Guru Nanak later officially established the langar community kitchens to feed all people willing to break from the Indian caste system.

The Indian caste system is similar to segregation laws of the past requiring Blacks to use separate restaurants and bathrooms. In India, kitchens and bathrooms have been segregated between the four major castes for thousands of years. Langar breaks caste because all kinds of people cook together and sit together at the same level, receiving and eating food. 

Visitors to a gurdwara are not required to visit the worship hall, though are welcome to. The Sikh religion does not proselytize, and the delicious, nutritious food is served to guests of all kinds in langar halls. The food and labor to run langar kitchens come from volunteer labor and contributions.

“Sat Sri Akal! Truth is Eternal!” The Sikh scriptures are regarded as a holy book and guru (teacher). (Asia Samachar photo)

At the front of the worship hall of every gurdwara is the Palki Sahib, a throne where the Holy Book, the Sri Guru Granth Sahib, is placed each morning. 

Although the Sikh Guruji (beloved Teacher) is a book, it is experienced as a living being. Just as one can come to recognize the poetry of Robert Frost or Maya Angelou and come to know them, one comes to recognize the different writers and the Sikh teachings they promote by reading the Sri Guru Granth Sahib. 

Sikhs bow to the Sri Guru Granth Sahib when they enter the worship hall. Sikh women take their place on the Holy Book’s right-hand side as a symbol of women’s equality and power. 

A Sikh worship service includes musicians (ragis) playing hymns from the scripture. There is usually a homily in Punjabi (though it can be in any language). The service ends with a community prayer, called the Ardas, and then a reading from the scripture. 

Unlike a synagogue, mosque, or church service, it is normal for people to freely move around the gurdwara, from the worship hall to the langar hall, at any time. 

There are Whatcom County Gurdwaras in Ferndale, Lynden and Bellingham that visitors can visit and share a meal on any Sunday between 10:30 a.m. and 2:00 p.m.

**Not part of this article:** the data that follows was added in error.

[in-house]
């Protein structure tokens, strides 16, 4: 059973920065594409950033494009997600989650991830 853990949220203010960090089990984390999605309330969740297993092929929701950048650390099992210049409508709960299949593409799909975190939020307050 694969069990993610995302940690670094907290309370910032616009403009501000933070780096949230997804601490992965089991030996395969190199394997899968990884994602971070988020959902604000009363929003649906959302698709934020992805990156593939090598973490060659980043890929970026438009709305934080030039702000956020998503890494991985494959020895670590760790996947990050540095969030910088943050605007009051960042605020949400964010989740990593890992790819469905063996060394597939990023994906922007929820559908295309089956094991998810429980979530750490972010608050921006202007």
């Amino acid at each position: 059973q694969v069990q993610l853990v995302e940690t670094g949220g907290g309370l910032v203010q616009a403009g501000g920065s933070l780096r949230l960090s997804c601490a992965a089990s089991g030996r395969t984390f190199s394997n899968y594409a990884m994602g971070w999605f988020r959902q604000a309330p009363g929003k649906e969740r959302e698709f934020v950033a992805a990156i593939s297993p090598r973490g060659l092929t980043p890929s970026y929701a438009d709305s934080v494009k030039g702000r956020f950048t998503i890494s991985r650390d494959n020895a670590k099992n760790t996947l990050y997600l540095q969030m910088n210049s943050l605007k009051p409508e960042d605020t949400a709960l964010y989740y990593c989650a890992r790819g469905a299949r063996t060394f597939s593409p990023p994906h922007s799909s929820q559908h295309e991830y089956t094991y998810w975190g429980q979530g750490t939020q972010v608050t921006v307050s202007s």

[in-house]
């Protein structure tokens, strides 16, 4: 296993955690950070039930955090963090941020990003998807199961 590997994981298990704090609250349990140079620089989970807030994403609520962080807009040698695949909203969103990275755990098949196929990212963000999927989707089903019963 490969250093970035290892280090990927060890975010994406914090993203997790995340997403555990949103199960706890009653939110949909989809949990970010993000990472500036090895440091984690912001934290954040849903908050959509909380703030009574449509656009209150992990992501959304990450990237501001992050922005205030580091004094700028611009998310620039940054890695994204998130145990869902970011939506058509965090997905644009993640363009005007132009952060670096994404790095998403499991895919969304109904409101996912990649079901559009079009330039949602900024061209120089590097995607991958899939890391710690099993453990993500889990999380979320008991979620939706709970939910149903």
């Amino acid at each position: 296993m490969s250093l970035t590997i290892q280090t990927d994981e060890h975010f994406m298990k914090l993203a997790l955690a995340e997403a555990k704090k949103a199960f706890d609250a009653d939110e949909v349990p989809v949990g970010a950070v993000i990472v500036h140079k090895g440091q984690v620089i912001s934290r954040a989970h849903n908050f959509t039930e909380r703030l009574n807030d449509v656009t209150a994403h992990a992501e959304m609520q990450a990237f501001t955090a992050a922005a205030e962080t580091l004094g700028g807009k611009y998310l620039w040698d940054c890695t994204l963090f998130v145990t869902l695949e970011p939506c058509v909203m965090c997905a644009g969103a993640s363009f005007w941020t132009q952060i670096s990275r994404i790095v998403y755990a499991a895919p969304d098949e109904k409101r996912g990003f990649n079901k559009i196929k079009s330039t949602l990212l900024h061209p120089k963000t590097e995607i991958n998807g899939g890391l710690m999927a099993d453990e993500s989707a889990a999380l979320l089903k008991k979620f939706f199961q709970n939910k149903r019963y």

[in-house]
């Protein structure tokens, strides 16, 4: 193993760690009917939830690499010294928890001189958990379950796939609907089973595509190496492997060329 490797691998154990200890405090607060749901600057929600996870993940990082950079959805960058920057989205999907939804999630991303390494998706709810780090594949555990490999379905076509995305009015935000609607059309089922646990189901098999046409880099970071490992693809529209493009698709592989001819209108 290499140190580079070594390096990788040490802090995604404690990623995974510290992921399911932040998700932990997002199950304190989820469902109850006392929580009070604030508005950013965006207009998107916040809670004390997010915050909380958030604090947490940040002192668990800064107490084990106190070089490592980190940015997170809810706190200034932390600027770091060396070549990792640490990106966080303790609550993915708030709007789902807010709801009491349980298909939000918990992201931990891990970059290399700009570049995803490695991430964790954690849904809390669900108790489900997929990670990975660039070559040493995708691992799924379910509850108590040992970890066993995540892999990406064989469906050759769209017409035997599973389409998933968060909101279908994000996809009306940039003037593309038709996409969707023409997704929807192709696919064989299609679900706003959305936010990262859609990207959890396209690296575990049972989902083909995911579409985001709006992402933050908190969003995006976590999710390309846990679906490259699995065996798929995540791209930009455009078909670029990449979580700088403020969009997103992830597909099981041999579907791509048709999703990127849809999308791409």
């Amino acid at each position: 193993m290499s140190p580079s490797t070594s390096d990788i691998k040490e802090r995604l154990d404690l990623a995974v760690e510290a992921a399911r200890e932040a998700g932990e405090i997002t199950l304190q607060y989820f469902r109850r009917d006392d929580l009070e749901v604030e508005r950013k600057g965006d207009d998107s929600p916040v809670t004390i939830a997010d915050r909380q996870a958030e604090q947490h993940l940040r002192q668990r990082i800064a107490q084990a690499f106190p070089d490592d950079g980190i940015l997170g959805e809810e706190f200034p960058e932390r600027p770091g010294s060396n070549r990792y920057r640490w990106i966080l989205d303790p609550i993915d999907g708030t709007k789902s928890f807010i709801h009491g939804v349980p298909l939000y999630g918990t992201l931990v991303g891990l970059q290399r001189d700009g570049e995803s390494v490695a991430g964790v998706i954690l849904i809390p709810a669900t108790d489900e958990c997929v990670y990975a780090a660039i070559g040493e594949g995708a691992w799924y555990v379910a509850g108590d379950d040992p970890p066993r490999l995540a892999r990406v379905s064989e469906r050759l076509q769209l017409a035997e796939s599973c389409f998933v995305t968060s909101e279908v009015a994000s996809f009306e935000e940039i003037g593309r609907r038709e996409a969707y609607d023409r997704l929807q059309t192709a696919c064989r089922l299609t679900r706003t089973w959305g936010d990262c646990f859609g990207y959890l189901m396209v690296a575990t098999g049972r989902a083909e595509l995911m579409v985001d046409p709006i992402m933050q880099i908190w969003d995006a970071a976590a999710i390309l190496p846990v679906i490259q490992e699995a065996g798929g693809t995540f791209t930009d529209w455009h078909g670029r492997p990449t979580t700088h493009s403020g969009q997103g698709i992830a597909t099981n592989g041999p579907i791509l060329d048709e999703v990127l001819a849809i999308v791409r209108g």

Combatting hate crimes

The Chardi Kala Project was created in 2018 as a bridge between Whatcom County Sikhs and the greater community to combat hate crimes against Sikhs, and others, via education. 

“Chardi Kala” means to keep spirits uplifted, especially in tough times, by being ethical and doing the right thing. 

The Chardi Kala Project delivers food to the hungry from local langar kitchens, does school and university presentations about Sikhs and Sikhi, hosts club and class field trips to gurdwaras, and puts on interfaith events. The Chardi Kala Project also collaborated with Connect Ferndale and Better Together Lynden in creating ONE Whatcom!, which brings our ethnically diverse communities and allies together to get to know each other. 

The Chardi Kala Project and Pace Atelier Art Studio will host The Children’s Art Festival and Gurdwara Open House at the Singh Sabha Gurdwara, 591 Telegraph Road in Bellingham, on Saturday, March 23, from 10 a.m. to 4 p.m. This is a joyful and free opportunity for adults and children to make art together while visiting a Sikh gurdwara and enjoying delicious Indian food and pizza.

— By Kamalla Kaur

Read more: “With hard-earned acceptance, Sikh community flourishes on both sides of border” (Salish Current, June 23, 2023)